The Iranian government has recognized cryptocurrency mining as a lawful activity as part of its effort to introduce a national cryptocurrency – a move that saw bitcoin's price briefly spike to record levels on local exchanges.
According to news agency IBENA, which is affiliated to the Central Bank of Iran, Abolhassan Firouzabadi, the Secretary of Iran's Supreme Council of Cyberspace stated on Tuesday that cryptocurrency mining "has been accepted as an industry in the government."
Further, the official said the decision was arrived at after consensus among other relevant government agencies such as the Ministry of Communications and Information Technology, the Central Bank and the Ministry of Economic Affairs and Finance, although a final policy legislating for the activity hasn't been declared as yet.
The move to recognize cryptocurrency mining comes as the country is taking efforts to create its own central bank digital currency as a means to bypass the U.S. economic sanctions recently reimposed by President Trump, as previously reported by CoinDesk.
Firouzabadi added that a national cryptocurrency remains a "promising" tool to facilitate financial transactions with Iran's trade partners, as the Trump administration has restricted the country's access to U.S. dollars.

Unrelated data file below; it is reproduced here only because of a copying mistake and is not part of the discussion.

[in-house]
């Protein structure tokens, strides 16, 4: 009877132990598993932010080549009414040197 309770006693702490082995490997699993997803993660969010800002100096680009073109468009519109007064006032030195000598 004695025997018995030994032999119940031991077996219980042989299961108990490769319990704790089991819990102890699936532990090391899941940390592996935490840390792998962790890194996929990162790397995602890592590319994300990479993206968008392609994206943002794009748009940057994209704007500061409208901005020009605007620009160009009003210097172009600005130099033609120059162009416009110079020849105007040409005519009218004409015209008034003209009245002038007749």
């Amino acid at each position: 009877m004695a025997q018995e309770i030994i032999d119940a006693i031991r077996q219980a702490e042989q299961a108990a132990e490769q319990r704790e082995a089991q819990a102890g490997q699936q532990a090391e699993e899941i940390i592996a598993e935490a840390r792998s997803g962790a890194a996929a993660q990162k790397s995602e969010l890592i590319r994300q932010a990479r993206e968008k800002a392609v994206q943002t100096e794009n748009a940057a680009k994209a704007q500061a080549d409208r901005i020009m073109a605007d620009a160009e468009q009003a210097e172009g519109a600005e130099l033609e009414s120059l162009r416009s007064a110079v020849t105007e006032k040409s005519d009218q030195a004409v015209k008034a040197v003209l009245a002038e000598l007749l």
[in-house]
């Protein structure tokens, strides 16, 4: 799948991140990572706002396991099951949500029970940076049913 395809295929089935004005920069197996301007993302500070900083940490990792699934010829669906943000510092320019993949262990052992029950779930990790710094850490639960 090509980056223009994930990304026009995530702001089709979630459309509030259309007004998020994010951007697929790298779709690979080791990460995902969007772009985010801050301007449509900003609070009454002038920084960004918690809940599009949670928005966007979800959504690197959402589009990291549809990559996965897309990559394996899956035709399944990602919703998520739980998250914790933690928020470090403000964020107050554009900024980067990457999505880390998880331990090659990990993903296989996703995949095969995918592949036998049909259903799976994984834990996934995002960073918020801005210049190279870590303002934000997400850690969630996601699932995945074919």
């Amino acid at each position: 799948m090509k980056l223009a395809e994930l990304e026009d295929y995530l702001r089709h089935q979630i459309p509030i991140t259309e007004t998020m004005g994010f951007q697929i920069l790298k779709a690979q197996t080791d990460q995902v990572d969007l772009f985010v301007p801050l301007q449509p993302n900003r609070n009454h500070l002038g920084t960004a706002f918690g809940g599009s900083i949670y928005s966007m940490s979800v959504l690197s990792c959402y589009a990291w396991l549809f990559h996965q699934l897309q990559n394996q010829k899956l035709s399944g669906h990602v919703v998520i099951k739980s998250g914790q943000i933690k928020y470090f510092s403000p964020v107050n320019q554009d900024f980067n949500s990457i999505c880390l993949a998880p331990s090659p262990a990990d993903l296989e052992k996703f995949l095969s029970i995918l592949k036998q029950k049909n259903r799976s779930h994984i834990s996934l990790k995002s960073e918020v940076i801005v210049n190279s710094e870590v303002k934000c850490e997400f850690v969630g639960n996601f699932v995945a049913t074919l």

With regard to cryptocurrency trading activities, the official further said "a decision-making authority will declare the framework and final policies for trade and participation of startups and trade activists in the cryptocurrency sphere by September but no definitive decision has been taken yet."
CoinDesk also reported in July that cryptocurrency investors in Iran then appeared to be facing restrictions from the state, with users being blocked from accessing accounts at exchanges such as Binance, even if using virtual private networks or VPNs.
Data from CryptoCompare backs up the reports, indicating that OTC trading prices on LocalBitcoins briefly reached as high as $25,000.
Editor's note: Since publication, some commentators have offered an alternative take, suggesting that the bitcoin price spike was due to a wild fluctuation in the value of the rial, Iran's national currency.
Azadi Tower, Tehran, image via Shutterstock
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